Film: Jaane Bhi Do Yaaro
Director: Kundan Shah
Cast: Naseeruddin Shah, Ravi Baswani, Bhakti Barve, Satish Shah, Om Puri and Pankaj Kapoor
This one's an absolute delight. Films like Jaane Bhi Do Yaaro come once in a while, and we are lucky to be the generation that witnesses the release of a film that will, in all probability, be given the 'classic' status in due time. My guess is that the film will be watched and re-watched by audiences at homes, in film clubs and probably in film schools as well. It will be considered a cult and its timeless appeal will never fade. But that's only a prediction.
Jaane Bhi Do Yaaro (JBDY) tops the list of little gems that have dotted Fridays this year. We whooped when Paan Singh Tomar ran that victory lap, watched in disbelief as Vidya Balan turned out to be a killer in Kahaani, enjoyed Barfi's antics, and left English Vinglish with smiles on our faces. But while these gems, along with the likes of Vicky Donor and Superman Of Malegaon, ensured we look back at 2012 with rare fondness, Kundan Shah's directorial debut will stand out.
At a time when multi-crore scams are a regular feature, and construction projects take years (Think Metro. On one occasion, a part of the under-construction bridge gave way), JBDY strikes a chord. Shah mirrors day-to-day tribulations in a comic manner, with themes like corruption, inflation and inequality running through the story. The director weaves these contemporary issues around a humour-laden but scathing script (Shah, Sudhir Mishra, Ranjit Kapoor Satish Kaushik do a splendid job) about two photographers struggling to eke out a living.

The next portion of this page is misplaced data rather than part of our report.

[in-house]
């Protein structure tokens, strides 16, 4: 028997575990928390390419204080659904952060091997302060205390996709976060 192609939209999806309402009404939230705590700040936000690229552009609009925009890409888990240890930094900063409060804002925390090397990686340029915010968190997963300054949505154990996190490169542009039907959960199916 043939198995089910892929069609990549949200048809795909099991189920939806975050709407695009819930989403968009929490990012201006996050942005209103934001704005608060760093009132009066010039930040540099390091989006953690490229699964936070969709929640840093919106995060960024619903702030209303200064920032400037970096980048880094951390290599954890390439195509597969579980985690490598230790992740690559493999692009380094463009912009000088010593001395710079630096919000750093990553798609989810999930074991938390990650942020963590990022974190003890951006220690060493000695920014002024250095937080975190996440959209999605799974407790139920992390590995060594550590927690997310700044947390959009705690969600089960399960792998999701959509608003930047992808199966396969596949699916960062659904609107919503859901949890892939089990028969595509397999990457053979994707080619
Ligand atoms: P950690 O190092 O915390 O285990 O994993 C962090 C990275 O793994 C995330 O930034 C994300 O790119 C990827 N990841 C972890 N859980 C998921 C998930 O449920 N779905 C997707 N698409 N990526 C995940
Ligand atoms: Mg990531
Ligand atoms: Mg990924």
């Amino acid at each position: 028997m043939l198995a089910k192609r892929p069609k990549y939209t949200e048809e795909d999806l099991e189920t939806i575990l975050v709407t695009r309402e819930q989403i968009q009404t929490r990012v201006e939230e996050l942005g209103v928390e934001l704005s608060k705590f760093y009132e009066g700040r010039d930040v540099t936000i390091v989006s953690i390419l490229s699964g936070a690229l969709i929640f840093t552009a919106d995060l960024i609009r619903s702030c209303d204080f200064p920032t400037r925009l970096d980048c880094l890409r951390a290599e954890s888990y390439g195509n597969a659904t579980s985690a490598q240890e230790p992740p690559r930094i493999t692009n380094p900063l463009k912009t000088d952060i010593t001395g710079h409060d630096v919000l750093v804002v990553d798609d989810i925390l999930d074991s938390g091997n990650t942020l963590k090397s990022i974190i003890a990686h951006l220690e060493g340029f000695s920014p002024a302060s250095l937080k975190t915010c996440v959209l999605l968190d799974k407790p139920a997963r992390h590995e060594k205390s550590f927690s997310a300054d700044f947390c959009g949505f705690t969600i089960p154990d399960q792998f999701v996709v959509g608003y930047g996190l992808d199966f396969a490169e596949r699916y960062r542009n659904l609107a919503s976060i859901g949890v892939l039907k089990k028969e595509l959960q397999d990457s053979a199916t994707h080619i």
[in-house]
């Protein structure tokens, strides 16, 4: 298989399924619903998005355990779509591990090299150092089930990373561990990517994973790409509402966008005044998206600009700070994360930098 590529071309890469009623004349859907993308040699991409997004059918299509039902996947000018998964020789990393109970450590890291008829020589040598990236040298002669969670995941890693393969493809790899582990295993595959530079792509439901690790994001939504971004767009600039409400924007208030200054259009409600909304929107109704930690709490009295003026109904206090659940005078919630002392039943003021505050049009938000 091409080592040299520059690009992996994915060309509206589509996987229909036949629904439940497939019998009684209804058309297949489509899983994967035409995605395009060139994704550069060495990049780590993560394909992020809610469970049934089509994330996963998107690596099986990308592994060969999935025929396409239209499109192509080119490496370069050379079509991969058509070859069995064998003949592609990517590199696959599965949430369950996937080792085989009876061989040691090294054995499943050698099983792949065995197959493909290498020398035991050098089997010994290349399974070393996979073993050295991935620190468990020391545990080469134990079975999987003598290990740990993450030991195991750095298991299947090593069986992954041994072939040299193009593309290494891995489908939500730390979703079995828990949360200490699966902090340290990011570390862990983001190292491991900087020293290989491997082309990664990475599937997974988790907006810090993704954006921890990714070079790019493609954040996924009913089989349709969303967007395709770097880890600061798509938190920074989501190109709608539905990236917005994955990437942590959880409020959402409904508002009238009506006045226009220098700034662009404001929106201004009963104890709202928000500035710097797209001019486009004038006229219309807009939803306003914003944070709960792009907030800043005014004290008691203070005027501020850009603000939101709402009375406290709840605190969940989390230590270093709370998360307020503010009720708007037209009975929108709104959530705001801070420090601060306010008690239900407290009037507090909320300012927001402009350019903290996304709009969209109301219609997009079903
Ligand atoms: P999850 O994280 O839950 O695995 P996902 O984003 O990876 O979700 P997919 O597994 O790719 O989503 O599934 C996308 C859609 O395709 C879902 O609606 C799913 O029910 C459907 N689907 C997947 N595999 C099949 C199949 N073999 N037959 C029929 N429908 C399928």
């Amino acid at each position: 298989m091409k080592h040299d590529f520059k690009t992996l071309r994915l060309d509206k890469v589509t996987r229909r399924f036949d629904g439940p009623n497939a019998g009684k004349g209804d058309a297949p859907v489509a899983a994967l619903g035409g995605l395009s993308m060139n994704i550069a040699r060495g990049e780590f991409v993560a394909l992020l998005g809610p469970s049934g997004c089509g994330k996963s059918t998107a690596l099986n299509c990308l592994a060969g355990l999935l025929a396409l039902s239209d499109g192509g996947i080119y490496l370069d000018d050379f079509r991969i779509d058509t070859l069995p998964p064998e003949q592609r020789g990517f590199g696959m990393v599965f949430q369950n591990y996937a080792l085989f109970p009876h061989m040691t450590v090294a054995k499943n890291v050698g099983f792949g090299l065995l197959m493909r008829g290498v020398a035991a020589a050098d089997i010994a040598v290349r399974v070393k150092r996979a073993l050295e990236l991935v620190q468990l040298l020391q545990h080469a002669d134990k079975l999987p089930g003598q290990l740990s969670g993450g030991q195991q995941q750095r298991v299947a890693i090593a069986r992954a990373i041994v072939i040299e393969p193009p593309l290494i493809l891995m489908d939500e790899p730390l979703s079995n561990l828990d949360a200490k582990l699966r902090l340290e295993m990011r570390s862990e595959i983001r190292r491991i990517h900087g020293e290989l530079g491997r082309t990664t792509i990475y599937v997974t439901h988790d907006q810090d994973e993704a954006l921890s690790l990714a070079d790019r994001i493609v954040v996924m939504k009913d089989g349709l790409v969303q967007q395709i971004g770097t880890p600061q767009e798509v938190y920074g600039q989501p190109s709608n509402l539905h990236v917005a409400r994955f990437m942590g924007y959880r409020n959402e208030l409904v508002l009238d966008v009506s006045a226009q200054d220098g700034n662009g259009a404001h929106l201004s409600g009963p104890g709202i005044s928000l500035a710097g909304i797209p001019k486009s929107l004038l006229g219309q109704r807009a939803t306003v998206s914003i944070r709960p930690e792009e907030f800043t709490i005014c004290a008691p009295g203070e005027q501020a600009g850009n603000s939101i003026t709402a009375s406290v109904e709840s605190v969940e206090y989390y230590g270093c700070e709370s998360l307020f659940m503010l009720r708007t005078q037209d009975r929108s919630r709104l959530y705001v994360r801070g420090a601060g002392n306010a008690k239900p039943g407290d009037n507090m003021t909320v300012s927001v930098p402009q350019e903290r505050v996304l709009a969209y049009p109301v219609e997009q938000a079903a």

Vinod (Naseeruddin Shah) and Sudhir (Baswani) are the newest duo in Hindi cinema that play off each other's personalities to provide us with some truly entertaining moments (Jai-Veeru and Amar-Prem are other duos that come to mind). Vinod-Sudhir land a job that could earn them quick money, and for Vinod, a chance to be close to Shobha Sen (Barve), their employer and editor of Khabardar. Sen wants to expose the corrupt practices of Tarneja (Kapur), a wily builder who wins construction bids by greasing the palms of municipal commissioner D'Mello (Satish Shah). What starts as a regular job assignment soon turns into a murder mystery with Vinod-Sudhir finding themselves with a dead body and an uphill task of exposing the corrupt.
The film embodies the indie spirit, with its shoestring budget, largely unseen actors and young technicians. Yet, the result is commendable. Shah gets together a talented ensemble: Naseeruddin Shah and Baswani shoulder the story, while supporting actors like Kaushik, Neena Gupta, Bhakti Barve and Om Puri pitch in efficiently. Pankaj Kapoor is hateful as the builder and it'll be interesting to see the kind of work the actor takes on in future. Satish Shah is a riot as D'Mello. Cinematographer Binod Pradhan and editor Renu Saluja show immense promise.
My favourite JBDY scene (apart from a rib-tickling finale that is best discovered than described) has Tarneja being interviewed by a bunch of journalists atop a newly-constructed skyscraper, while the camera captures the working class moving to and fro work. It's a brilliant scene that remains consistent with the rest of the film.
Take a bow, Kundan Shah. And never stop making movies, please.